Five reasons lending rates are set to fall by 50 basis points

New Delhi | Published: June 25, 2019 2:32:38 AM

We expect lending rates to come off by 50bps cut by March 2020 in contrast to 2018’s 30bps hike. Also, Budget 2019 should retain February’s 3.4% of GDP fiscal deficit target.

rbi, rbi lending rate, budget 2019, union budget 2019Illustration: Rohnit Phore

We grow more confident of our call that lending rates will come off by 50bps by March 2020. This is critical for recovery as our India Activity Indicator signals weakness for the next 1-2 quarters. What’s changing? The RBI MPC changed its stance to accommodative supporting our 50bps rate cut-by-March call. Second, RBI is expectedly infusing durable liquidity of $2-3 billion a month. Our liquidity model estimates that this should fund 16% loan demand in FY20. Third, the reversal of poll/summer rabi harvest cash demand has pushed the money market into reverse repo mode. We expect RBI to allow this till the slack season ends in September to assure the market of sufficient funding in the October-March ‘busy’ season. It takes six months for Re 1 of RBI liquidity to ‘multiply’ into Rs 5.1 of bank credit. A 0.25% CRR cut should be sufficient to fund credit worthy borrowers should the NBFC concerns worsen. Fourth, yields are coming off with RBI OMO ($19 billon BofAMLe, $5.7 billion done) set to clear the G-Sec market. Finance minister Nirmala Sitharaman will likely retain the Interim Budget’s 3.4% of GDP fiscal deficit target in her July 5 Budget. Finally, the MoF/RBI are taking measures to de-stress banks. The MoF will likely use the $14-42 billion of excess RBI capital to be identified by the Jalan report to recapitalise PSU banks. In sum, the MoF/RBI are all set to win the battle of monetary transmission.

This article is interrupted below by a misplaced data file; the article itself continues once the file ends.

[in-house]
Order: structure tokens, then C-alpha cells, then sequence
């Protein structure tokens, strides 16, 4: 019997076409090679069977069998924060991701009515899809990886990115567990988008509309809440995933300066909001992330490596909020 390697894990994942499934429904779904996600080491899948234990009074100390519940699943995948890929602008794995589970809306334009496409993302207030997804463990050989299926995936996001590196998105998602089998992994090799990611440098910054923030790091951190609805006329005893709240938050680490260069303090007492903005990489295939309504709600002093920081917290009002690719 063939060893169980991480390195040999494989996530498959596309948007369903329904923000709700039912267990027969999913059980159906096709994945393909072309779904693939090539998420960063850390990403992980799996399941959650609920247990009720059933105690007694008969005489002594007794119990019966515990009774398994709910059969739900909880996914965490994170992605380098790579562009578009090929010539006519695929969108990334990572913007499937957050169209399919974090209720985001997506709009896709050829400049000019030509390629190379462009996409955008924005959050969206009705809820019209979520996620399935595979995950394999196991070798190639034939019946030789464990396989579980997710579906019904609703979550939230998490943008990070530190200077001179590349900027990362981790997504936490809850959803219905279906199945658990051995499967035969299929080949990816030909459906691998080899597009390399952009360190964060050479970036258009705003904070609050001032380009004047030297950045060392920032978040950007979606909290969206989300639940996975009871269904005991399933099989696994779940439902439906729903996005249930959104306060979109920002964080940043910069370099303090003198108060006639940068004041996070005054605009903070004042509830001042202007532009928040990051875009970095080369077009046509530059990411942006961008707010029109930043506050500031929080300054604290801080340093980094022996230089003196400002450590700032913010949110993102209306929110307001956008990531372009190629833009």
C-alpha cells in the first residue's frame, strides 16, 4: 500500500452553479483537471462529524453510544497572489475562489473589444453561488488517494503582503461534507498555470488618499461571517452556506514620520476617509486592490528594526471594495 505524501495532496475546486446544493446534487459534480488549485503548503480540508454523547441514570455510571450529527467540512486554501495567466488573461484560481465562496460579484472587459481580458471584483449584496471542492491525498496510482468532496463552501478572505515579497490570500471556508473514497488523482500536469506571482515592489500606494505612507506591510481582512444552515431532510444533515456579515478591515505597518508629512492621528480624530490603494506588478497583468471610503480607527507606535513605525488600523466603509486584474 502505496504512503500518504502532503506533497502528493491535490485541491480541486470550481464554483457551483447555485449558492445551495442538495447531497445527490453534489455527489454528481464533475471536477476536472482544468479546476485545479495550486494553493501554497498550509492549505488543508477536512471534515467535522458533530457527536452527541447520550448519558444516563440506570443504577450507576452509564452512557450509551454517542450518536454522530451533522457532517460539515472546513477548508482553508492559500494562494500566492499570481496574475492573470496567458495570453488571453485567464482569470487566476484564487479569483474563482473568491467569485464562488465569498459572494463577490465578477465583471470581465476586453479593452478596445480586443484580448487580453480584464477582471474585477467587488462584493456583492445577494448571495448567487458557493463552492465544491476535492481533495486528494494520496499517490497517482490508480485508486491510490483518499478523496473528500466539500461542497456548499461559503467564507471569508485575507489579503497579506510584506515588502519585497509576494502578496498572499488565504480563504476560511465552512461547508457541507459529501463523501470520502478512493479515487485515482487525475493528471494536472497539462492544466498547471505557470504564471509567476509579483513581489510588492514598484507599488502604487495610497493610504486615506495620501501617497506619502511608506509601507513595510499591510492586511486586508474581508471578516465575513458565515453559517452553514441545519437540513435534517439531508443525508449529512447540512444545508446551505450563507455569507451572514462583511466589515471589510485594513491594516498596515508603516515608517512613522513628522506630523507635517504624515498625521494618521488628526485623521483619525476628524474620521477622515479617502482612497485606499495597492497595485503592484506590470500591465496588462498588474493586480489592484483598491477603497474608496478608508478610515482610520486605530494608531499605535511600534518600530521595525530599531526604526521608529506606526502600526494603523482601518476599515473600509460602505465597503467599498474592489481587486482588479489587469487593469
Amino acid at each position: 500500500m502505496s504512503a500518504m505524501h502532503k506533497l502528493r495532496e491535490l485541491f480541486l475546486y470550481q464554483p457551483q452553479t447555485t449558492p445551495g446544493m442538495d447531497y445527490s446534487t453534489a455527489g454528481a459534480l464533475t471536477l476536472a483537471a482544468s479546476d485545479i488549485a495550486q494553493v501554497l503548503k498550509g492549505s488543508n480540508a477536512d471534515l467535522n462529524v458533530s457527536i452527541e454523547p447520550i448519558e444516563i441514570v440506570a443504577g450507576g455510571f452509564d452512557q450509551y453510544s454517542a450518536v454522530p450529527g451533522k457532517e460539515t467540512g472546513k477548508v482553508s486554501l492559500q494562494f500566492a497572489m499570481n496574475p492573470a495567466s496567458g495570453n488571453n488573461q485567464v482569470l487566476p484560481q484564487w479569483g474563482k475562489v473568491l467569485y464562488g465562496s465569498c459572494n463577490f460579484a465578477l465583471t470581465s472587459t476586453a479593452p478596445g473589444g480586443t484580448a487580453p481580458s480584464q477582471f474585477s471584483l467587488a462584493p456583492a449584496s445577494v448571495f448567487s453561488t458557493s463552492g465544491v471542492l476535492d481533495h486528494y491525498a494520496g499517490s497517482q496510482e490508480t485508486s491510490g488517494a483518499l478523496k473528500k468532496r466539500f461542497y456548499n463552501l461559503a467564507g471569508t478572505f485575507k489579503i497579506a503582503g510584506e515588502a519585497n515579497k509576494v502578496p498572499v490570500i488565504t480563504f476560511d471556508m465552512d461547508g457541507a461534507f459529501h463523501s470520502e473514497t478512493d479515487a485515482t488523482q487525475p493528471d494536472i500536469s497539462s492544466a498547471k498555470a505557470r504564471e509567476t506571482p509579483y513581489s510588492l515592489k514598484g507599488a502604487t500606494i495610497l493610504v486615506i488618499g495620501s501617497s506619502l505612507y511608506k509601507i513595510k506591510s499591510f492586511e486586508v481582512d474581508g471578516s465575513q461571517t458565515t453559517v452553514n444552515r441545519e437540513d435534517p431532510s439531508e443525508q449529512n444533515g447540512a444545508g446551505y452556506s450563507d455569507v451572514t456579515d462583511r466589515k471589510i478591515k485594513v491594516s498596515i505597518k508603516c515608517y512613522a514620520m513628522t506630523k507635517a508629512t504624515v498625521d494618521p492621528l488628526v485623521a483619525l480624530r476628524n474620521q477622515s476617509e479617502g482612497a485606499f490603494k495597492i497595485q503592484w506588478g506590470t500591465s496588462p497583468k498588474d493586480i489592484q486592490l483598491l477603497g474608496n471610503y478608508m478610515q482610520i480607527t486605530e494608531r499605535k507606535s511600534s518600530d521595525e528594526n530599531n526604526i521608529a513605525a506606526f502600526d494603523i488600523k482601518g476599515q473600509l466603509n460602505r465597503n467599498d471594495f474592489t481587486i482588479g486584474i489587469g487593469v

1. 125bps of RBI rate cuts signal lower yields/lending rates: Our expected 125bps of RBI rate cuts by March (75bps done) send a powerful signal for lower yields/lending rates. We expect the RBI MPC to cut 25bps on August 7 if rains are normal, pause as inflation goes up on base effects in end-2019, and cut again by 1Q20 . Our US and China economists expect the Fed/PBoC to cut 75bps by early 2020.